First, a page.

5 Billion-Dollar Companies You Don't Know - Yet

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Reinventing Phlebotomy, the new Theranos HQ
There are some pretty big privately held companies out there that aren't very well known. With many of them, that will undoubtedly change. Most people didn't know about Uber or Pinterest a couple of years ago, either, but now they're household names.

The Wall Street Journal and Dow Jones VentureSource track venture-backed private companies that have raised financing that values the businesses north of $1 billion. They call it The Billion Dollar Startup Club.

Uber and Pinterest are in there, and the other familiar names on the list include peer-to-peer lodging provider Airbnb, photo messaging platform Snapchat and payment facilitator Square. But more interesting are some of the potentially game-changing companies on that list that you may not know -- yet.


The most valuable member in the club after Uber and Chinese smartphone maker Xioami is Palantir, with its $15 billion valuation. Safety online is a pretty big deal these days, and Palantir's a "big data" darling that lets companies analyze data to improve everything from their responsiveness to their online security. Its reputation is validated because it counts the CIA and FBI as customers. Palantir may never become a household name to the ears of consumers, and that would be fine. What matters here is that Palantir has become a household name in corporate boardrooms, and it has done exactly that with some of the most critical government, commercial and nonprofit institutions on the planet, helping them solve problems that they didn't even know they had.


The Amazon.com (AMZN) of India is a company that was started by a pair of former Amazon employees. Flipkart has raised $2.5 billion in financing with a valuation of $11 billion. Flipkart isn't afraid to follow in Amazon's footsteps. It has been rolling out its own line of tablets and other products, just as Amazon has done in recent years. It's a fair bet that you don't do any shopping online in the world's second-most populous nation, but always remember that Amazon started as a modest stateside bookseller in the 1990s. Successful companies start to make noise overseas, and Flipkart could eventually be a global e-commerce juggernaut.


Folks weary of having tubes of blood drawn for a medical test may want to warm up to Theranos. The company with a $9 billion valuation is shaking up the health-care industry with a diagnostic test that requires as little as one-thousandth of the amount of blood being collected for traditional analysis. Beyond appealing to people who get woozy at the sight of a hypodermic needle, the tests are easier to complete and they're also far cheaper than current reimbursement rates. That was enough to get the Cleveland Clinic to tap the Theranos diagnostic test as one of the top 10 innovations of the year for 2015.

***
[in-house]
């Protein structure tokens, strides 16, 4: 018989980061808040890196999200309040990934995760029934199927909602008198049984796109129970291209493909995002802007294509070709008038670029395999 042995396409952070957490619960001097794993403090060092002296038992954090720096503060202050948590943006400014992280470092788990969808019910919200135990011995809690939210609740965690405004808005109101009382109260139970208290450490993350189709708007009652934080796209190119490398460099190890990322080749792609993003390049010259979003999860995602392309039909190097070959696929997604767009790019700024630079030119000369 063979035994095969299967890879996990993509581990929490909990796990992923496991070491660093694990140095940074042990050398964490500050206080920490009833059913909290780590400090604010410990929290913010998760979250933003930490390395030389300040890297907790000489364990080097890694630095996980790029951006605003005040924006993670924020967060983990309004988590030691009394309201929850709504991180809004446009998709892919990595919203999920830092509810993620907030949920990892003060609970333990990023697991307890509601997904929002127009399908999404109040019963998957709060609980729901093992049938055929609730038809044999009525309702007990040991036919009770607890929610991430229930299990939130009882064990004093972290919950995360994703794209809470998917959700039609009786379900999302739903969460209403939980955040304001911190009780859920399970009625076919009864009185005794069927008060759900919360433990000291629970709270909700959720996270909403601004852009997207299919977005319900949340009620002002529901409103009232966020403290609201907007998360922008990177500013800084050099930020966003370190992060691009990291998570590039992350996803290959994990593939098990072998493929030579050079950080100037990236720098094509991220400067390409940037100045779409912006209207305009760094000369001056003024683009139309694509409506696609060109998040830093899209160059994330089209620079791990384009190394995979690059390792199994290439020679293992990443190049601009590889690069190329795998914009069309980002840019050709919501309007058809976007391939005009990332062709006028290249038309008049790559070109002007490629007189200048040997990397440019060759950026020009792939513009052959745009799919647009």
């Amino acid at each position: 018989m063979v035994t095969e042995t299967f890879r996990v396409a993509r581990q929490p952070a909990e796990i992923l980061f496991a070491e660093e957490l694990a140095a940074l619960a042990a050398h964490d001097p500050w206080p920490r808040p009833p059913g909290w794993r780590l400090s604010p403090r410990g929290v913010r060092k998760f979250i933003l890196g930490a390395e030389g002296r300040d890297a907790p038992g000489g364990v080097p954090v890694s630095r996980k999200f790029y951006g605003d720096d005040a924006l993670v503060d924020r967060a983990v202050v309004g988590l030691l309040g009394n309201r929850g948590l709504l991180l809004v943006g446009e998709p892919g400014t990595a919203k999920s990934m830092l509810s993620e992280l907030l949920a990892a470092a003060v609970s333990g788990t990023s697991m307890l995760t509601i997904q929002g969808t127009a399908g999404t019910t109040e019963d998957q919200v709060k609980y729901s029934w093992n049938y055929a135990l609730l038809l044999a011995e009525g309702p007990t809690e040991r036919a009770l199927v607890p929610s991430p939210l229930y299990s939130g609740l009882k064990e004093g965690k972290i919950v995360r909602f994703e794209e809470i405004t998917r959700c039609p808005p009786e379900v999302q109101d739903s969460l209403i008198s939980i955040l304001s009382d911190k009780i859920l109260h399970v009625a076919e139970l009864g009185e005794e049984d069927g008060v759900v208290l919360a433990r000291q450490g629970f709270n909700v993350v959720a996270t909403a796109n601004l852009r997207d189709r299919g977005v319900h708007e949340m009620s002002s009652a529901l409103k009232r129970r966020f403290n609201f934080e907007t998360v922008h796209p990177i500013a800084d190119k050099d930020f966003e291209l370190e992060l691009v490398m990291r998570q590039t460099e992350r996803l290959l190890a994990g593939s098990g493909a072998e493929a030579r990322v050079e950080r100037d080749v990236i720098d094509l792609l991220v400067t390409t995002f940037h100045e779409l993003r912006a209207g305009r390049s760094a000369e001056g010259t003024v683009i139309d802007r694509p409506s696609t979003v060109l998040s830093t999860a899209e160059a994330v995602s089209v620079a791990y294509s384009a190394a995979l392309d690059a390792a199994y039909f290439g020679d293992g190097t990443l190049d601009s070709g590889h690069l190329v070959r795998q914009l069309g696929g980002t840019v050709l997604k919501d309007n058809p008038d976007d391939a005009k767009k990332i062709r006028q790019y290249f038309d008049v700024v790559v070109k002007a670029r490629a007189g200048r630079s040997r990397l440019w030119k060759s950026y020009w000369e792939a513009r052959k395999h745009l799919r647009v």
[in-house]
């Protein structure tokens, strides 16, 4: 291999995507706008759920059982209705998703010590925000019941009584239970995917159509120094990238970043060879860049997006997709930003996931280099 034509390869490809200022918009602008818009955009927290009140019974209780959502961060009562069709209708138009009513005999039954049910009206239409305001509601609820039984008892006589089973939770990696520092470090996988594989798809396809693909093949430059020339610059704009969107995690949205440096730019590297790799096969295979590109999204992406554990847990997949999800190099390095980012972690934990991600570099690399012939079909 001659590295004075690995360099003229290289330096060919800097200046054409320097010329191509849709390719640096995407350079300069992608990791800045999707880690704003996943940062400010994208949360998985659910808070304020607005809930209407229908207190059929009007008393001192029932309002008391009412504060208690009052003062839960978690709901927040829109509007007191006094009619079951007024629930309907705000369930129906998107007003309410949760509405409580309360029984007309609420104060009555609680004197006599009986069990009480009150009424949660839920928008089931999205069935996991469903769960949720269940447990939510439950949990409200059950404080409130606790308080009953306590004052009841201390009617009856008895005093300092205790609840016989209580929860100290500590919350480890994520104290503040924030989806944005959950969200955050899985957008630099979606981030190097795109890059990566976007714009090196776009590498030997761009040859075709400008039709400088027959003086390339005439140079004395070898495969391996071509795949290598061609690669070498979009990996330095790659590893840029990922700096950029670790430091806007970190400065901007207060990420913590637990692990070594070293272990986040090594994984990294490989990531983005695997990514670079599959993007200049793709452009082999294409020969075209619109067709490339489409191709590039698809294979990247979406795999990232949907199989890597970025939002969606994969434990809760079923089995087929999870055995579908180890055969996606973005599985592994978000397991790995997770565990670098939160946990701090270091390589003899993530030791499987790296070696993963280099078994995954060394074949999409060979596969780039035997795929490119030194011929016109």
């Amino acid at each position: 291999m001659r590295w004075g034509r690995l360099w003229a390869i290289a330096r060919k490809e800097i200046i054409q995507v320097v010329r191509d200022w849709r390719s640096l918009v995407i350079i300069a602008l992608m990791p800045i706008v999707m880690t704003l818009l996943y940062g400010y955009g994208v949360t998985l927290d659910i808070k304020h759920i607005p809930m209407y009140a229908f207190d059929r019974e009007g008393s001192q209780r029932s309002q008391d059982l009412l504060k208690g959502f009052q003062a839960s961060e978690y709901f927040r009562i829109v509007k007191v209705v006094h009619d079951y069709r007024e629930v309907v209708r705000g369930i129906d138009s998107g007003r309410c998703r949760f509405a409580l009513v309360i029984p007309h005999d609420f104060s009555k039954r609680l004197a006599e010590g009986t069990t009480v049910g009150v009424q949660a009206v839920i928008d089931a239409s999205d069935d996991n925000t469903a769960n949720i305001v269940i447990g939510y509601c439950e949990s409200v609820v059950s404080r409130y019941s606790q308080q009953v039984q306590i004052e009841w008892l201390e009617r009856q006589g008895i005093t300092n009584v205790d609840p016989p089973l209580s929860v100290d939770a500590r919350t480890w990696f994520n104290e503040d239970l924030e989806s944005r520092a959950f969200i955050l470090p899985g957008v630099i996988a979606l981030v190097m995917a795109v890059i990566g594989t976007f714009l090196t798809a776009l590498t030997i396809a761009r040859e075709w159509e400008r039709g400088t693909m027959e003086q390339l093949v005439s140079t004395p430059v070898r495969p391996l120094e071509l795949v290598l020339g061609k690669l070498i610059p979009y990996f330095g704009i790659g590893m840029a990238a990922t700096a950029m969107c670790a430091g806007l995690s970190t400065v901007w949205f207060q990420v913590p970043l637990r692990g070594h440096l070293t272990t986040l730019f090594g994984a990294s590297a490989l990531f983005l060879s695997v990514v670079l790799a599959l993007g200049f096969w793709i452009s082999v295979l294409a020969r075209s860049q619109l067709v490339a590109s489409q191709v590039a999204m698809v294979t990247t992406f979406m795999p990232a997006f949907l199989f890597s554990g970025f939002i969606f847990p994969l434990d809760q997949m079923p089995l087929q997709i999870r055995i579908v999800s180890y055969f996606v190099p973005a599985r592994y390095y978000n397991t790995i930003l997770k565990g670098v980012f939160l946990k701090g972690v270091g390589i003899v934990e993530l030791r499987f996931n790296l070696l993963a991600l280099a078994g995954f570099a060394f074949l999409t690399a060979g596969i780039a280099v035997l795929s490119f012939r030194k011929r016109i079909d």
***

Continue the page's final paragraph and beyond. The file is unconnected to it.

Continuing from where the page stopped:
The shared office phenomenon has been brewing in most major cities, but it's usually a local-minded entrepreneur who is at the heart of building a communal work space for indie contractors. WeWork is thinking bigger. Folks can pay as little as $45 a month for access to workspaces, and that includes discounts on business services. More established startups can pay as little as $550 for a glass-walled office within the complex. WeWork has set up 15 shared spaces in New York City alone, with a presence now in a dozen other cities. It all adds up to a $5 billion valuation for WeWork and a convenient way to work for many people.


The smallest of the five private companies to watch is Houzz and its $2.3 billion price tag. It arms interior designers with access to people looking to spruce up their digs. You can browse more than 5 million photos, connect with 2.5 million professionals, and shop more than 3 million curated products. It may not be fair to call Houzz unknown. After all, the viral nature of its catalog of home ideas has helped it top a million followers on Facebook (FB). However, it's still early enough in its growth cycle to single out here.

Motley Fool contributor Rick Munarriz has no position in any stocks mentioned. The Motley Fool recommends and owns shares of Amazon.com and Facebook. Try any of our Foolish newsletter services free for 30 days. Check out our free report on one great stock to buy for 2015 and beyond.
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